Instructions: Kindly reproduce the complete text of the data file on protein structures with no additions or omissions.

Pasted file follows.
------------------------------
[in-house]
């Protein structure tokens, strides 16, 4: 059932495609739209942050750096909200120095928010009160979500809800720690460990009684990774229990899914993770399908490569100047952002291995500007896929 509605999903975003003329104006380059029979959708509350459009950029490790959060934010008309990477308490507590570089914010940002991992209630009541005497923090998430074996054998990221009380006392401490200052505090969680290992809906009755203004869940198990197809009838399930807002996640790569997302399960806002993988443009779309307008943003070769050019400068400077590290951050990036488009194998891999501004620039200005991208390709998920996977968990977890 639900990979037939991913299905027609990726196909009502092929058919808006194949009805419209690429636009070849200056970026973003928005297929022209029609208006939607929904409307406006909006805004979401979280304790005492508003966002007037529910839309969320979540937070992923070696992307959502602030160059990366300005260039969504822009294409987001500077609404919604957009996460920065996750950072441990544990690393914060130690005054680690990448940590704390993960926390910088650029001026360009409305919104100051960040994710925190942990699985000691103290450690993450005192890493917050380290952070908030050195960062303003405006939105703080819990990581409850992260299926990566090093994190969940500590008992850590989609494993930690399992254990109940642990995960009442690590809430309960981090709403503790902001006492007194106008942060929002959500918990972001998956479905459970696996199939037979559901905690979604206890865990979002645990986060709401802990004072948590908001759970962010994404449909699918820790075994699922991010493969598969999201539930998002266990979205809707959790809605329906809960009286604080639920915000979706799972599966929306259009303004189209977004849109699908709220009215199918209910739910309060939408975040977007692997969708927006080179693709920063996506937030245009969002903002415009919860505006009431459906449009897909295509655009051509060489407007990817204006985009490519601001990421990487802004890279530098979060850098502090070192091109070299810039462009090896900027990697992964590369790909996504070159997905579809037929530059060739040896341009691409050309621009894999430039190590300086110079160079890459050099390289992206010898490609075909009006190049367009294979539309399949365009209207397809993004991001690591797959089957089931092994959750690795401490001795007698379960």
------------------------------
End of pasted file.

[in-house]
């Protein structure tokens, strides 16, 4: 059932495609739209942050750096909200120095928010009160979500809800720690460990009684990774229990899914993770399908490569100047952002291995500007896929 509605999903975003003329104006380059029979959708509350459009950029490790959060934010008309990477308490507590570089914010940002991992209630009541005497923090998430074996054998990221009380006392401490200052505090969680290992809906009755203004869940198990197809009838399930807002996640790569997302399960806002993988443009779309307008943003070769050019400068400077590290951050990036488009194998891999501004620039200005991208390709998920996977968990977890 639900990979037939991913299905027609990726196909009502092929058919808006194949009805419209690429636009070849200056970026973003928005297929022209029609208006939607929904409307406006909006805004979401979280304790005492508003966002007037529910839309969320979540937070992923070696992307959502602030160059990366300005260039969504822009294409987001500077609404919604957009996460920065996750950072441990544990690393914060130690005054680690990448940590704390993960926390910088650029001026360009409305919104100051960040994710925190942990699985000691103290450690993450005192890493917050380290952070908030050195960062303003405006939105703080819990990581409850992260299926990566090093994190969940500590008992850590989609494993930690399992254990109940642990995960009442690590809430309960981090709403503790902001006492007194106008942060929002959500918990972001998956479905459970696996199939037979559901905690979604206890865990979002645990986060709401802990004072948590908001759970962010994404449909699918820790075994699922991010493969598969999201539930998002266990979205809707959790809605329906809960009286604080639920915000979706799972599966929306259009303004189209977004849109699908709220009215199918209910739910309060939408975040977007692997969708927006080179693709920063996506937030245009969002903002415009919860505006009431459906449009897909295509655009051509060489407007990817204006985009490519601001990421990487802004890279530098979060850098502090070192091109070299810039462009090896900027990697992964590369790909996504070159997905579809037929530059060739040896341009691409050309621009894999430039190590300086110079160079890459050099390289992206010898490609075909009006190049367009294979539309399949365009209207397809993004991001690591797959089957089931092994959750690795401490001795007698379960």